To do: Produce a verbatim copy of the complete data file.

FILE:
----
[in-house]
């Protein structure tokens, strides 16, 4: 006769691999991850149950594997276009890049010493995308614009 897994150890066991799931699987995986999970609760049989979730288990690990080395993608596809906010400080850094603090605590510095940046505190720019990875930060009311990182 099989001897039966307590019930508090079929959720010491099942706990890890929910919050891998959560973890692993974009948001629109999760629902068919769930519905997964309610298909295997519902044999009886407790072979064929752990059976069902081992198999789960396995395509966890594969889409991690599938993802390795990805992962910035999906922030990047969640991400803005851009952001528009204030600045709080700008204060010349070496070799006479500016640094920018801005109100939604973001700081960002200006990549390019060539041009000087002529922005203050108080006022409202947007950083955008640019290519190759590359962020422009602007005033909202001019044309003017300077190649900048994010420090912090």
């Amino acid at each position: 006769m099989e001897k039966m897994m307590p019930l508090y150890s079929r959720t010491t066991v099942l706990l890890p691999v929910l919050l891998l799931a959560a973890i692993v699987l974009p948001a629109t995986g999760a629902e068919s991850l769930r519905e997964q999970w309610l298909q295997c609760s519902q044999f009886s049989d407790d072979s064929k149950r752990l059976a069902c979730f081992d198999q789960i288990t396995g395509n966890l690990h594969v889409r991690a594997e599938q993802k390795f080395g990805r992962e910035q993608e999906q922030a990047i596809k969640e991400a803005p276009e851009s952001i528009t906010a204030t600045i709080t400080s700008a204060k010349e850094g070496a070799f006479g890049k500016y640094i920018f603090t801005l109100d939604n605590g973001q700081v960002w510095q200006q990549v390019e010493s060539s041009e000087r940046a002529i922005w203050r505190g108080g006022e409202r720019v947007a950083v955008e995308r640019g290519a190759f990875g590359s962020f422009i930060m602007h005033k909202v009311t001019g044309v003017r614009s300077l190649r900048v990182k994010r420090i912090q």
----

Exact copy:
[in-house]
């Protein structure tokens, strides 16, 4: 006769691999991850149950594997276009890049010493995308614009 897994150890066991799931699987995986999970609760049989979730288990690990080395993608596809906010400080850094603090605590510095940046505190720019990875930060009311990182 099989001897039966307590019930508090079929959720010491099942706990890890929910919050891998959560973890692993974009948001629109999760629902068919769930519905997964309610298909295997519902044999009886407790072979064929752990059976069902081992198999789960396995395509966890594969889409991690599938993802390795990805992962910035999906922030990047969640991400803005851009952001528009204030600045709080700008204060010349070496070799006479500016640094920018801005109100939604973001700081960002200006990549390019060539041009000087002529922005203050108080006022409202947007950083955008640019290519190759590359962020422009602007005033909202001019044309003017300077190649900048994010420090912090």
């Amino acid at each position: 006769m099989e001897k039966m897994m307590p019930l508090y150890s079929r959720t010491t066991v099942l706990l890890p691999v929910l919050l891998l799931a959560a973890i692993v699987l974009p948001a629109t995986g999760a629902e068919s991850l769930r519905e997964q999970w309610l298909q295997c609760s519902q044999f009886s049989d407790d072979s064929k149950r752990l059976a069902c979730f081992d198999q789960i288990t396995g395509n966890l690990h594969v889409r991690a594997e599938q993802k390795f080395g990805r992962e910035q993608e999906q922030a990047i596809k969640e991400a803005p276009e851009s952001i528009t906010a204030t600045i709080t400080s700008a204060k010349e850094g070496a070799f006479g890049k500016y640094i920018f603090t801005l109100d939604n605590g973001q700081v960002w510095q200006q990549v390019e010493s060539s041009e000087r940046a002529i922005w203050r505190g108080g006022e409202r720019v947007a950083v955008e995308r640019g290519a190759f990875g590359s962020f422009i930060m602007h005033k909202v009311t001019g044309v003017r614009s300077l190649r900048v990182k994010r420090i912090q």